Users who sign up for Twitter from your profile will see your recommendations like in the screenshot below. But why would this be useful to anyone you ask? Well from what I’m hearing it wasn’t really intended for hoi polloi, but was mainly marketed to celebrities and brands that have a critical mass of people joining Twitter through their profiles presumably. Which is probably why it hasn’t seen the light of day until now.
When asked if Twitter was sitting on similar hidden features, Twitter Communications Rep Carolyn Penner told me in a DM, “There might be other ‘secret features’ but I don’t know what others don’t know!”
Exciting! Keep an eye out Twitter sleuths.
Posted: 14 Jun 2011 03:10 PM PDT
Sometimes, it’s all about the experience.
Without its finely tuned user experience, Yelp would be just another reviews site. Tivo would be just another DVR. Twitter would just be a fancy status broadcaster. Their user experiences, though — that feeling that things “just work” — keep people coming back. A simple idea grows, the product evolves, and eventually they become the names we all recognize.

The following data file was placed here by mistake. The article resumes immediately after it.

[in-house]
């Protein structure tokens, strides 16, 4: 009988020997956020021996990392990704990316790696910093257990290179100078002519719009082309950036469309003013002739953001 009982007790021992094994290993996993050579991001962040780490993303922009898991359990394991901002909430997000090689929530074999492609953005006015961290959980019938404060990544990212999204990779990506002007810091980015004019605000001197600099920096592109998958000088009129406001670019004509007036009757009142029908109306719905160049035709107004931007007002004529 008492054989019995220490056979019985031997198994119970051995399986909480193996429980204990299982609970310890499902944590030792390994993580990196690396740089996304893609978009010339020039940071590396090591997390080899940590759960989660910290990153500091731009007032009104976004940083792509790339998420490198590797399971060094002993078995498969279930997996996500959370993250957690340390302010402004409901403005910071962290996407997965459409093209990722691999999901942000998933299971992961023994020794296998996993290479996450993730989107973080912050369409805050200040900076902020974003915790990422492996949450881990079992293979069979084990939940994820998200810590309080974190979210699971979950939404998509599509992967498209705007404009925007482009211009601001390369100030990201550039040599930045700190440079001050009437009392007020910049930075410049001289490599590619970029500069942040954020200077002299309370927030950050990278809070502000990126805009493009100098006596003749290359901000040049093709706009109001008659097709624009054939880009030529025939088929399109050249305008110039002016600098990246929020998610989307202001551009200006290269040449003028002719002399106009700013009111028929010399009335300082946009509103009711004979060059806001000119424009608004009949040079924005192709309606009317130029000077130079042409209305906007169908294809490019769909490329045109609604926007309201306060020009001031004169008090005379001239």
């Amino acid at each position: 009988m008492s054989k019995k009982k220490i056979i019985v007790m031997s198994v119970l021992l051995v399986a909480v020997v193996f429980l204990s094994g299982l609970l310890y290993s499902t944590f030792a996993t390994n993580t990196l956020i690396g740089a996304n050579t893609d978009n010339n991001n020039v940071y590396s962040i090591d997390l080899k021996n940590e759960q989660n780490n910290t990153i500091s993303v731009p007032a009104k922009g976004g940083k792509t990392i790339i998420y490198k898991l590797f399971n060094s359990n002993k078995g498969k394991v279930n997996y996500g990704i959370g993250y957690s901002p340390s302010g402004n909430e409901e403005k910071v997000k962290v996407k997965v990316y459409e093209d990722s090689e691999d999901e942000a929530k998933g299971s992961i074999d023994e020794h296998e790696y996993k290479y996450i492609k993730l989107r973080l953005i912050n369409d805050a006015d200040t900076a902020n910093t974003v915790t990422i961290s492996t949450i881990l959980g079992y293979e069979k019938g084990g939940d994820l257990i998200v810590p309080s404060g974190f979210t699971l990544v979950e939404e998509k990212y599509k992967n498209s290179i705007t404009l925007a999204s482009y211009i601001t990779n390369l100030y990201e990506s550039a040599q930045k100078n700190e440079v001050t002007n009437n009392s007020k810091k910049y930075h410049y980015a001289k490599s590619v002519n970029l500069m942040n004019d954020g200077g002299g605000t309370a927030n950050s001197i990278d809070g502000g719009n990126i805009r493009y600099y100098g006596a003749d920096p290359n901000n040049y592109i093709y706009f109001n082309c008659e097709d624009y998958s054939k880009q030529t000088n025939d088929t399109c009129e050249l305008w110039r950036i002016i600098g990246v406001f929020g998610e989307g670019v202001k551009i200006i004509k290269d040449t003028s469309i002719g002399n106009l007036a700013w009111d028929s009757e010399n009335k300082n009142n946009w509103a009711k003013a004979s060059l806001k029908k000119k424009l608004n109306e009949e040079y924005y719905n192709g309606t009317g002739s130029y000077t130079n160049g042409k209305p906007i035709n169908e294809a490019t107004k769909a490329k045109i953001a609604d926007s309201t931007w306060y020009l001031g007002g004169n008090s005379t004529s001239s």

Photogram isn’t a complicated idea. You take 4 photos, slap a title on the whole lot, pick a cutesy little theme, and blast it out to e-mail, Facebook, or Twitter — and that’s it. But something about the experience has me hooked.